Ultrasound scan of the tummy (abdomen)

Ultrasound scans use high frequency sound waves to create a picture of a part of the body.

They can show up changes, including abnormal growths. You might have one to diagnose a cancer or find out if it has spread.

The ultrasound scanner has a microphone that gives off sound waves. The sound waves bounce off the organs inside your body and a microphone picks them up. The microphone links to a computer that turns the sound waves into a picture.

You usually have them in the hospital x-ray department.

Why you might have an ultrasound?

You might have an ultrasound of your tummy to see if your cancer has spread and what treatment you can have.

Preparing for your ultrasound

There are no specific preparations for an ultrasound scan of your tummy (abdomen).

What happens

When you arrive at the clinic you might need to take off your upper clothing and put on a hospital gown. You lie on a couch.

The person who does the scan is called a sonographer.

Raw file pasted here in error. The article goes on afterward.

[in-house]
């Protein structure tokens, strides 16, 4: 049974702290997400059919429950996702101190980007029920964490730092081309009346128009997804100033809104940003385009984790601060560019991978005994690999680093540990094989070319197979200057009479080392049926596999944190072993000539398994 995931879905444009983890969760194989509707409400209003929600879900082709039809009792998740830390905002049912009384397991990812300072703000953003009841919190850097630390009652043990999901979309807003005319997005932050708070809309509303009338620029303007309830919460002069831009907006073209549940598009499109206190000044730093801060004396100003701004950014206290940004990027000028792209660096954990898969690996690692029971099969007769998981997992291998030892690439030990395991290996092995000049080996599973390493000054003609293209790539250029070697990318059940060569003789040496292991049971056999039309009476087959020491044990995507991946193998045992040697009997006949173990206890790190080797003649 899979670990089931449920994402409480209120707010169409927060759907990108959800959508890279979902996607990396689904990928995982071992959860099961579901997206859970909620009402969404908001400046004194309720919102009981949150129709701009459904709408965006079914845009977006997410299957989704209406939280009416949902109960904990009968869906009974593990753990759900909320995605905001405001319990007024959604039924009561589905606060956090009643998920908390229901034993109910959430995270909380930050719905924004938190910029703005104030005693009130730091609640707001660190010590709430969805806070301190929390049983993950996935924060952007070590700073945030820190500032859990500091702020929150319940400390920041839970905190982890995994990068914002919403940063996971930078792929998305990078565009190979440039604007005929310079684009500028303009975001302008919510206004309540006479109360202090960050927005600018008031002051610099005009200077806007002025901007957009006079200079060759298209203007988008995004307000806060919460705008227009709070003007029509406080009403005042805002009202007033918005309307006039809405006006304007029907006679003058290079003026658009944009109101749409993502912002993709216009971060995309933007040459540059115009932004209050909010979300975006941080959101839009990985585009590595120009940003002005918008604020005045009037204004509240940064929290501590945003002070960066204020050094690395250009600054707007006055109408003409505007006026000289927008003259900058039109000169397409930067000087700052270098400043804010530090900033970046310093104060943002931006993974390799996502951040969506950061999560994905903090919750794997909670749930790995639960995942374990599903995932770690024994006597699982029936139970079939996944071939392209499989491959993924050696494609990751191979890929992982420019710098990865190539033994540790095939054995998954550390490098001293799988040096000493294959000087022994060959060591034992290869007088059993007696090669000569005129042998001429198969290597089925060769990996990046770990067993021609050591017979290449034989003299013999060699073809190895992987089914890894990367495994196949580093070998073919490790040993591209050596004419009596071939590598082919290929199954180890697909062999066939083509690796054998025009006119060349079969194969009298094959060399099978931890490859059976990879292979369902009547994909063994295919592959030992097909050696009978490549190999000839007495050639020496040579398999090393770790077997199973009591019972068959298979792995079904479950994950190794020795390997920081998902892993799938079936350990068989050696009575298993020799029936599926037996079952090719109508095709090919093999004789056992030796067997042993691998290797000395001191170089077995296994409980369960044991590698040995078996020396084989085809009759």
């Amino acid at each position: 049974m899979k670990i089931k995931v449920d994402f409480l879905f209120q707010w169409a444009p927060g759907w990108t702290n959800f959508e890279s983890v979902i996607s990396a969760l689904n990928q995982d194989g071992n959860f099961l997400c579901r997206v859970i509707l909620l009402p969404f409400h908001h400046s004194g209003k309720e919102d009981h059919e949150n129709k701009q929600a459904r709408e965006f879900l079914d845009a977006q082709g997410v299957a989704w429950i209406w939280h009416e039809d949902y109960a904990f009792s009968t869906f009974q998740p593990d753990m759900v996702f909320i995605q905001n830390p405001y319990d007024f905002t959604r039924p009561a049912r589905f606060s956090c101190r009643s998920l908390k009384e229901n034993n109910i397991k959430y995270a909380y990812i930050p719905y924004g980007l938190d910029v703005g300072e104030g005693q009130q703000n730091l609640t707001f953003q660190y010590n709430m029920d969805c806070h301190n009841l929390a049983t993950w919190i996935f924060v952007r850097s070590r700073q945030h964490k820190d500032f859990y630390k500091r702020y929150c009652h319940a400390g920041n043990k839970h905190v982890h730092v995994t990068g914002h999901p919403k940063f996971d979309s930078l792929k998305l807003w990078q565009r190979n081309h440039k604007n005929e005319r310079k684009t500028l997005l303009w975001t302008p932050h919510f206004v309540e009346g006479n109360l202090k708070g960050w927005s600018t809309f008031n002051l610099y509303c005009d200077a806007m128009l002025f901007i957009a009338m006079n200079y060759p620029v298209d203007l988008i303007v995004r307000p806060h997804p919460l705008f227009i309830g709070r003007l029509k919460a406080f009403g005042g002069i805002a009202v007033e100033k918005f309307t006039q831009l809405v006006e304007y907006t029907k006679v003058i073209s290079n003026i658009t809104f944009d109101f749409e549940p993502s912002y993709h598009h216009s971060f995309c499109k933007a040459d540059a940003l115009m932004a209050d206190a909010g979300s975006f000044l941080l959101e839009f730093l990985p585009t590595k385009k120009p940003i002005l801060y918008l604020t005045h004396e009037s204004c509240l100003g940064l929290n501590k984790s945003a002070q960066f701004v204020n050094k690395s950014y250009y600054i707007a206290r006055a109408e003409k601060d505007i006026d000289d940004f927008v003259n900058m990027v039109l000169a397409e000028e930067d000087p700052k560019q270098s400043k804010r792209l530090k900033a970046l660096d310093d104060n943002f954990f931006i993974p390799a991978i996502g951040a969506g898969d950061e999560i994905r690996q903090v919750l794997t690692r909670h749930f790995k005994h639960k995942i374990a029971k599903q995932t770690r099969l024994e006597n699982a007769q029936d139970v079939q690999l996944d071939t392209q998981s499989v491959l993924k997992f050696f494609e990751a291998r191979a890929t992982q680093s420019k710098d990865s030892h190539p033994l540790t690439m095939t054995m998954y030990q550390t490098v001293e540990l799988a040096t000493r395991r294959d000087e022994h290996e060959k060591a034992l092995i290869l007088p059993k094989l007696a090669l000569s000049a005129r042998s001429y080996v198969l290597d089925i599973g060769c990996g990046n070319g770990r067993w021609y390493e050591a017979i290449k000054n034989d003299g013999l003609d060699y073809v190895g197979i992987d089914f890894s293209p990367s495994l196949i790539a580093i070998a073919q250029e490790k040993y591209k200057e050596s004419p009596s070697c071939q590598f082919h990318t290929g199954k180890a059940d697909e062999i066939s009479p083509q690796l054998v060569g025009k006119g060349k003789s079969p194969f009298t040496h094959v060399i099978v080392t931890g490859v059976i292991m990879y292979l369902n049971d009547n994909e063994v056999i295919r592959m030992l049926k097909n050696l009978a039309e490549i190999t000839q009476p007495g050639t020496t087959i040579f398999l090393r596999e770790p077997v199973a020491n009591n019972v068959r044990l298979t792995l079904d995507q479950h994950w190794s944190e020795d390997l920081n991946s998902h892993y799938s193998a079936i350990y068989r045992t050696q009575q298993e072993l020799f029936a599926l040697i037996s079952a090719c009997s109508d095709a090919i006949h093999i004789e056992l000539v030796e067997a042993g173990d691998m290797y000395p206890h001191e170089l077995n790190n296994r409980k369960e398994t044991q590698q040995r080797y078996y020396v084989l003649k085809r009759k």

During the scan

The sonographer puts a cold lubricating gel over your tummy (abdomen). Then they put the handheld probe on your skin.

They move the probe over your skin. You might feel a little pressure at times. Tell them if it is uncomfortable.

Diagram of an abdominal ultrasound

What happens afterwards

You can eat and drink normally after the test. You can go straight home or back to work afterwards.

Getting your results

You usually get your results within a few weeks of your test. Your specialist will give them to you. Your GP may also receive a copy of the results. 

Waiting for results can be an anxious time. It might be useful to talk to someone close to you.

If you want to talk to someone, you can contact our team of specialist cancer information nurses. Call free on 0808 800 4040, 9am to 5pm, Monday to Friday.

Possible risks

Ultrasound of your tummy (abdomen) is a very safe procedure but your nurse will tell you who to contact if you have any problems after your test. Your doctors will make sure the benefits of having an ultrasound of your tummy (abdomen) outweigh any possible risks.

Last reviewed: 
08 Dec 2021
Next review due: 
08 Dec 2024
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